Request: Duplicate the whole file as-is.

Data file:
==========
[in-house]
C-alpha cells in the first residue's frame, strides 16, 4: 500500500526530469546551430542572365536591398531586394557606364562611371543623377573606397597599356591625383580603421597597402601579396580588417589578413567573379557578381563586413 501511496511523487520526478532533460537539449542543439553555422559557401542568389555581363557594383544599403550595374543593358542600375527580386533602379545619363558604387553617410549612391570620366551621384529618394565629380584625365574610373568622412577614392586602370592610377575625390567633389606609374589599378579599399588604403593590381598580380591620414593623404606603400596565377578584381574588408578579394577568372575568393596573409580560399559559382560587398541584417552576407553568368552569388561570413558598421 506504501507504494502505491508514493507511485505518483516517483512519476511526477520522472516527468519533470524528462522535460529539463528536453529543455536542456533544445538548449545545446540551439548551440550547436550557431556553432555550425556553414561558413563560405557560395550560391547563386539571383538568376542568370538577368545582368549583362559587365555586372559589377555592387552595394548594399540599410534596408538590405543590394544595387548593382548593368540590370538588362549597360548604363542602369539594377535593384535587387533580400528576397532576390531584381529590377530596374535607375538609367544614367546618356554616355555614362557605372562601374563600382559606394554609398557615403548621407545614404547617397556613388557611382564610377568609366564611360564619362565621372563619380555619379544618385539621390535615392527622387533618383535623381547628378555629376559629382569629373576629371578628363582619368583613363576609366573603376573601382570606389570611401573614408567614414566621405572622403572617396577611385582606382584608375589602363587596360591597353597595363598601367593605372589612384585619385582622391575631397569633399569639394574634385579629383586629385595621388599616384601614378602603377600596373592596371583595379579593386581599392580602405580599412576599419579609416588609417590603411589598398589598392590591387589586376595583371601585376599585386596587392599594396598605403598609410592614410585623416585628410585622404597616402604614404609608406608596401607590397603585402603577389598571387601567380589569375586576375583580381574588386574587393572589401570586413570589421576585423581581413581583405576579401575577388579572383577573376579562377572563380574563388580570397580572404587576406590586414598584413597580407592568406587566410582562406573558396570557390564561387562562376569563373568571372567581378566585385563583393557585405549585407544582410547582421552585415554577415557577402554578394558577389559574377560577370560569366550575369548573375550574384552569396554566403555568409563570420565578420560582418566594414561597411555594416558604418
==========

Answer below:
[in-house]
C-alpha cells in the first residue's frame, strides 16, 4: 500500500526530469546551430542572365536591398531586394557606364562611371543623377573606397597599356591625383580603421597597402601579396580588417589578413567573379557578381563586413 501511496511523487520526478532533460537539449542543439553555422559557401542568389555581363557594383544599403550595374543593358542600375527580386533602379545619363558604387553617410549612391570620366551621384529618394565629380584625365574610373568622412577614392586602370592610377575625390567633389606609374589599378579599399588604403593590381598580380591620414593623404606603400596565377578584381574588408578579394577568372575568393596573409580560399559559382560587398541584417552576407553568368552569388561570413558598421 506504501507504494502505491508514493507511485505518483516517483512519476511526477520522472516527468519533470524528462522535460529539463528536453529543455536542456533544445538548449545545446540551439548551440550547436550557431556553432555550425556553414561558413563560405557560395550560391547563386539571383538568376542568370538577368545582368549583362559587365555586372559589377555592387552595394548594399540599410534596408538590405543590394544595387548593382548593368540590370538588362549597360548604363542602369539594377535593384535587387533580400528576397532576390531584381529590377530596374535607375538609367544614367546618356554616355555614362557605372562601374563600382559606394554609398557615403548621407545614404547617397556613388557611382564610377568609366564611360564619362565621372563619380555619379544618385539621390535615392527622387533618383535623381547628378555629376559629382569629373576629371578628363582619368583613363576609366573603376573601382570606389570611401573614408567614414566621405572622403572617396577611385582606382584608375589602363587596360591597353597595363598601367593605372589612384585619385582622391575631397569633399569639394574634385579629383586629385595621388599616384601614378602603377600596373592596371583595379579593386581599392580602405580599412576599419579609416588609417590603411589598398589598392590591387589586376595583371601585376599585386596587392599594396598605403598609410592614410585623416585628410585622404597616402604614404609608406608596401607590397603585402603577389598571387601567380589569375586576375583580381574588386574587393572589401570586413570589421576585423581581413581583405576579401575577388579572383577573376579562377572563380574563388580570397580572404587576406590586414598584413597580407592568406587566410582562406573558396570557390564561387562562376569563373568571372567581378566585385563583393557585405549585407544582410547582421552585415554577415557577402554578394558577389559574377560577370560569366550575369548573375550574384552569396554566403555568409563570420565578420560582418566594414561597411555594416558604418